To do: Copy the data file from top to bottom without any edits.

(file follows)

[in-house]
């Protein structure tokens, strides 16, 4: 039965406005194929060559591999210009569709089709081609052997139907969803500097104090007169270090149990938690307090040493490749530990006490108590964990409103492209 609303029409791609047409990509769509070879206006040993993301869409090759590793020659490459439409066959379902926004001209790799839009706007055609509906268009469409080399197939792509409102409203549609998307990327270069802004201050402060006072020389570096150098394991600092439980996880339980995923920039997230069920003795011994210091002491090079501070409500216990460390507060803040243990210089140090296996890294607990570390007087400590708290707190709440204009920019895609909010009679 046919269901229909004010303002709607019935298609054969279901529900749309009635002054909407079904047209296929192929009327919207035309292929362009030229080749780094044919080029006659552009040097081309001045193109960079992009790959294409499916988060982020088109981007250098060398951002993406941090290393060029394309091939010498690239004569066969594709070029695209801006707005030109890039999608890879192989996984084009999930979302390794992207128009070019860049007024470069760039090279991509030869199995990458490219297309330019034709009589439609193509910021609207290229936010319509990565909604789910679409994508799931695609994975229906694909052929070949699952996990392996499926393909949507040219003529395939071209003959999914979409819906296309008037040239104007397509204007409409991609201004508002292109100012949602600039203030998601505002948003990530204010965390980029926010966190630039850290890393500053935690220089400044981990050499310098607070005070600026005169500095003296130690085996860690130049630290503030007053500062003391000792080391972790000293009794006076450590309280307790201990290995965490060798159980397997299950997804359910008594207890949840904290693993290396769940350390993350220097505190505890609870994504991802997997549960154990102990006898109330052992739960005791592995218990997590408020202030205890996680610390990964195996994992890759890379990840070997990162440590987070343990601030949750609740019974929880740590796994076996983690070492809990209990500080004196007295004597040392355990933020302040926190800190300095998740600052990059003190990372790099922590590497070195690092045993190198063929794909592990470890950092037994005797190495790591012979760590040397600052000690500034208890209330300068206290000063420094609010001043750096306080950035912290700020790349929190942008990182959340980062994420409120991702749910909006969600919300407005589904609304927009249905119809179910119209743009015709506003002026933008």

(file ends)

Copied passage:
[in-house]
């Protein structure tokens, strides 16, 4: 039965406005194929060559591999210009569709089709081609052997139907969803500097104090007169270090149990938690307090040493490749530990006490108590964990409103492209 609303029409791609047409990509769509070879206006040993993301869409090759590793020659490459439409066959379902926004001209790799839009706007055609509906268009469409080399197939792509409102409203549609998307990327270069802004201050402060006072020389570096150098394991600092439980996880339980995923920039997230069920003795011994210091002491090079501070409500216990460390507060803040243990210089140090296996890294607990570390007087400590708290707190709440204009920019895609909010009679 046919269901229909004010303002709607019935298609054969279901529900749309009635002054909407079904047209296929192929009327919207035309292929362009030229080749780094044919080029006659552009040097081309001045193109960079992009790959294409499916988060982020088109981007250098060398951002993406941090290393060029394309091939010498690239004569066969594709070029695209801006707005030109890039999608890879192989996984084009999930979302390794992207128009070019860049007024470069760039090279991509030869199995990458490219297309330019034709009589439609193509910021609207290229936010319509990565909604789910679409994508799931695609994975229906694909052929070949699952996990392996499926393909949507040219003529395939071209003959999914979409819906296309008037040239104007397509204007409409991609201004508002292109100012949602600039203030998601505002948003990530204010965390980029926010966190630039850290890393500053935690220089400044981990050499310098607070005070600026005169500095003296130690085996860690130049630290503030007053500062003391000792080391972790000293009794006076450590309280307790201990290995965490060798159980397997299950997804359910008594207890949840904290693993290396769940350390993350220097505190505890609870994504991802997997549960154990102990006898109330052992739960005791592995218990997590408020202030205890996680610390990964195996994992890759890379990840070997990162440590987070343990601030949750609740019974929880740590796994076996983690070492809990209990500080004196007295004597040392355990933020302040926190800190300095998740600052990059003190990372790099922590590497070195690092045993190198063929794909592990470890950092037994005797190495790591012979760590040397600052000690500034208890209330300068206290000063420094609010001043750096306080950035912290700020790349929190942008990182959340980062994420409120991702749910909006969600919300407005589904609304927009249905119809179910119209743009015709506003002026933008």